A three-ring circus of sound from the venturesome mind of Andrew Durkin.

Andrew Durkin is a familiar face to the PJCE audience as he had a release on PJCE Records called Breath of Fire in late 2016 (one of Downbeat Magazine’s Best of 2016), and has composed a few pieces for the PJCE’s flagship ensemble.

On July 7th, he presents an evening of original music with three different groups: his long-awaited collaboration with the Quadraphonnes, an album called Five Pointed Star for Portland’s beloved sax quartet; his East-Coast-based group Sunnyvale, featuring excursions into indie pop, indie rock, and chamber pop; and a throwback to the Industrial Jazz Group, his celebrated LA-based big band, with the Quadraphonnes standing in as the horn section.

Durkin has been collaborating with The Quadraphonnes individually and as a group since moving to Portland in 2006 and was one of the composers featured in their epic multidisciplinary concert of 2010. With their seamless blend, lyrical melodicism, and openness to experimentation and humor in music, the Quadraphonnes have been ideal ensemble for Durkin’s idiosyncratic but tuneful compositions. The first Quadraphonnes / Durkin recording, Five-Pointed Star, will be released on PJCE Records later this year.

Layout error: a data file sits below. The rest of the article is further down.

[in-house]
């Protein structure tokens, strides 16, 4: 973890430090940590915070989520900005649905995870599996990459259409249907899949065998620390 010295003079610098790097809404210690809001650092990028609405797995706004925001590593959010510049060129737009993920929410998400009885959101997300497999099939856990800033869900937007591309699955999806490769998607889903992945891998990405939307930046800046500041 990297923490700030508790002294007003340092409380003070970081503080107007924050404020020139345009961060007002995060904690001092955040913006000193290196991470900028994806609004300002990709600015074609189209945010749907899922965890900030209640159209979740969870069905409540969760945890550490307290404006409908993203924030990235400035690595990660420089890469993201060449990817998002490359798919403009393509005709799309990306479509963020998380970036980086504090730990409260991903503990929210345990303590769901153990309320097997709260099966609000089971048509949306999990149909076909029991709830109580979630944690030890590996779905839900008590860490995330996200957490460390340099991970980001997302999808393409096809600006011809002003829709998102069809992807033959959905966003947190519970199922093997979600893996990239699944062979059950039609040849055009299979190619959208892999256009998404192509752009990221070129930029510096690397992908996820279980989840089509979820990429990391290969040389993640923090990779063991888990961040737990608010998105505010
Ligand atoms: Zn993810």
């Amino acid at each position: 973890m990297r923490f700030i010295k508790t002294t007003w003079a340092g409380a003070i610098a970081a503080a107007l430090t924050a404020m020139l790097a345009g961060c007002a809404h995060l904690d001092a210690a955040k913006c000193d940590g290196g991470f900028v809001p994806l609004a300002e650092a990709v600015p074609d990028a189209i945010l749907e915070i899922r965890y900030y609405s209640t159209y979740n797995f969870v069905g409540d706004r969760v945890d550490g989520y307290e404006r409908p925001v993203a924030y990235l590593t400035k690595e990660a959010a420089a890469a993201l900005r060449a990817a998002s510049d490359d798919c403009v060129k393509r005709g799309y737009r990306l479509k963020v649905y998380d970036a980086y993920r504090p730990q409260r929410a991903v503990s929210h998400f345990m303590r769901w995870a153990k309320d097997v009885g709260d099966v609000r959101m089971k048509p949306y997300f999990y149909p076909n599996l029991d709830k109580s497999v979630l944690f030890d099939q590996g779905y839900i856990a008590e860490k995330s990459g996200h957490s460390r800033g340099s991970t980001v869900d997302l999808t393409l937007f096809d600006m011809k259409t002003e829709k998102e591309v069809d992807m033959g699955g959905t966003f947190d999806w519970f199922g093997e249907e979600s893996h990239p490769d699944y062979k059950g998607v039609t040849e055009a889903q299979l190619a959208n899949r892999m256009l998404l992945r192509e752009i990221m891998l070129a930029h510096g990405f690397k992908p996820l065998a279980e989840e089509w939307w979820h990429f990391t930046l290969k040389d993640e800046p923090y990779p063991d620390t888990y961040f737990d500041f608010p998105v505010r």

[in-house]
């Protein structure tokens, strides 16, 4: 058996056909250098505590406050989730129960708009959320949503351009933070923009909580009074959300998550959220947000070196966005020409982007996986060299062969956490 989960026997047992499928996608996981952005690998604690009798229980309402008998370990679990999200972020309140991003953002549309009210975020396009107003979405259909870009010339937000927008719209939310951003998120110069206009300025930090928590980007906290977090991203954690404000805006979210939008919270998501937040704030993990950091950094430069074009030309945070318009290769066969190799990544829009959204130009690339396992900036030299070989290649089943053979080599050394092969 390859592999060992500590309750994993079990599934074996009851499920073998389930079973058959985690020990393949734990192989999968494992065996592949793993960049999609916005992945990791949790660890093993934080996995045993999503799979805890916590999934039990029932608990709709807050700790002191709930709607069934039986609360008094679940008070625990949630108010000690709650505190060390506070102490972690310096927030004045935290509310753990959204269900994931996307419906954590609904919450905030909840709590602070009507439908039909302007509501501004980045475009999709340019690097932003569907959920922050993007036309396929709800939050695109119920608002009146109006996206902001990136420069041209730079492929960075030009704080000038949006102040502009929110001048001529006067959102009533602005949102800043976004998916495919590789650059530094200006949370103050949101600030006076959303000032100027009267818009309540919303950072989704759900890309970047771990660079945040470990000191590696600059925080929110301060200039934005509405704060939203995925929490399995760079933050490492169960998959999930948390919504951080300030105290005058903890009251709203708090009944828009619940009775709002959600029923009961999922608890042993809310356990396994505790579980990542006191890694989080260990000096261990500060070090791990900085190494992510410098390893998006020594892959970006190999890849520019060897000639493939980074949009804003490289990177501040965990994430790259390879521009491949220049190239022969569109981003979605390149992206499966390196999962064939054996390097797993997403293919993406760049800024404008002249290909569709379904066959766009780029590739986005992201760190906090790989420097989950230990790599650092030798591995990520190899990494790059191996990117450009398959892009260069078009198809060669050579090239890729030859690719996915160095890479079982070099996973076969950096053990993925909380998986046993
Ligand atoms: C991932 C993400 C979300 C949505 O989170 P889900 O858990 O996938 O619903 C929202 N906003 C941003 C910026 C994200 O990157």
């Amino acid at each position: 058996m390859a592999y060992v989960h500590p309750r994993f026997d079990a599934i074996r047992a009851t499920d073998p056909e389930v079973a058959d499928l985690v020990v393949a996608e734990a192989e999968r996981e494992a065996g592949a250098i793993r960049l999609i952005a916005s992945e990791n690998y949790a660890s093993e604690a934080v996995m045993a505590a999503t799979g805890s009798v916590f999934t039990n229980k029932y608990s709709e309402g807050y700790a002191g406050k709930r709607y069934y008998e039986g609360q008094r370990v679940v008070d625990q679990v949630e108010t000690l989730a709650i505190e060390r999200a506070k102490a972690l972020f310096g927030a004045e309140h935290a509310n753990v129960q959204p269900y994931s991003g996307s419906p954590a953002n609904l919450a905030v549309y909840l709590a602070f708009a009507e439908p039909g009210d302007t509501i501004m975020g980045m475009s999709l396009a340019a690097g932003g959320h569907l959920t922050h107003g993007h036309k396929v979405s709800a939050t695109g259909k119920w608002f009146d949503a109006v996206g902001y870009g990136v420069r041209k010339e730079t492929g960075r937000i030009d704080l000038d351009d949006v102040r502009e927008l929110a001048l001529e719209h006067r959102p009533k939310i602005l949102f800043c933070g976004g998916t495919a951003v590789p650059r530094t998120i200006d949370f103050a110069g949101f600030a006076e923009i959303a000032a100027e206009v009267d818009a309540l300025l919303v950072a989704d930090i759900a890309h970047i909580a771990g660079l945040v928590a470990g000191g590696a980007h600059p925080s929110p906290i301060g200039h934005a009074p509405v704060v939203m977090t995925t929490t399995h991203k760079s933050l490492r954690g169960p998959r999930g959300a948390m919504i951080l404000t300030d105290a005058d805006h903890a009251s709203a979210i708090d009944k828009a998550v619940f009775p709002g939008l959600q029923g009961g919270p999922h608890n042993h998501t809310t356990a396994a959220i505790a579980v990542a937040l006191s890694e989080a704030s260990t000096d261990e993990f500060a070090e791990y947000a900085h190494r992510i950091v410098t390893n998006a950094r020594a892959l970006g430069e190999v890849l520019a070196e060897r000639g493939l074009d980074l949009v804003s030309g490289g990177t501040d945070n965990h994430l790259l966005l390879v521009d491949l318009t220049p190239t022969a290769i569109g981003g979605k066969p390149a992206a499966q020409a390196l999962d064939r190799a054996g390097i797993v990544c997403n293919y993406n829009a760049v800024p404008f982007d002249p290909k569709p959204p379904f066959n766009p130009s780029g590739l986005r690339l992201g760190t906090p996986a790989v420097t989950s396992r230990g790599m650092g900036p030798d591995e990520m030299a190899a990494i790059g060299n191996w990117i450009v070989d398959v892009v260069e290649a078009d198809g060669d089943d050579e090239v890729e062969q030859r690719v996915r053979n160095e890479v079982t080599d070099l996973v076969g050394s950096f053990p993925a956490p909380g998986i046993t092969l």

The Quadraphonnes are Mary-Sue Tobin (soprano sax), Chelsea Luker (alto sax), Michelle Medler (tenor sax), and Mieke Bruggeman (bari sax.)

Inspired by the death of a close mutual friend and fellow musician, Sunnyvale is a new band with an old history. Knapp, McClusky, and Durkin first began collaborating in high school, some thirty-five years ago. With the addition of Casarino, they perform Durkin’s song cycle, “The Ballad of Up & Down”—an exploration of love and loss, in shades of indie pop, indie rock, and chamber pop.

Sunnyvale is Jill Knapp (vocals/miscellany), Matt Casarino (guitar/vocals), Leo McClusky (guitar/ vocals), Andrew Durkin (piano/guitar/vocals) with Ben Medler (bass), and Chris Johnedis (drums).

The Industrial Jazz Group was a large ensemble based in Los Angeles from roughly 2000 to 2015. In its heyday, the group was acclaimed within the small world of left-of-center jazz, touring both nationally and in Europe, receiving favorable notices from major media, releasing five albums, and developing a loyal following.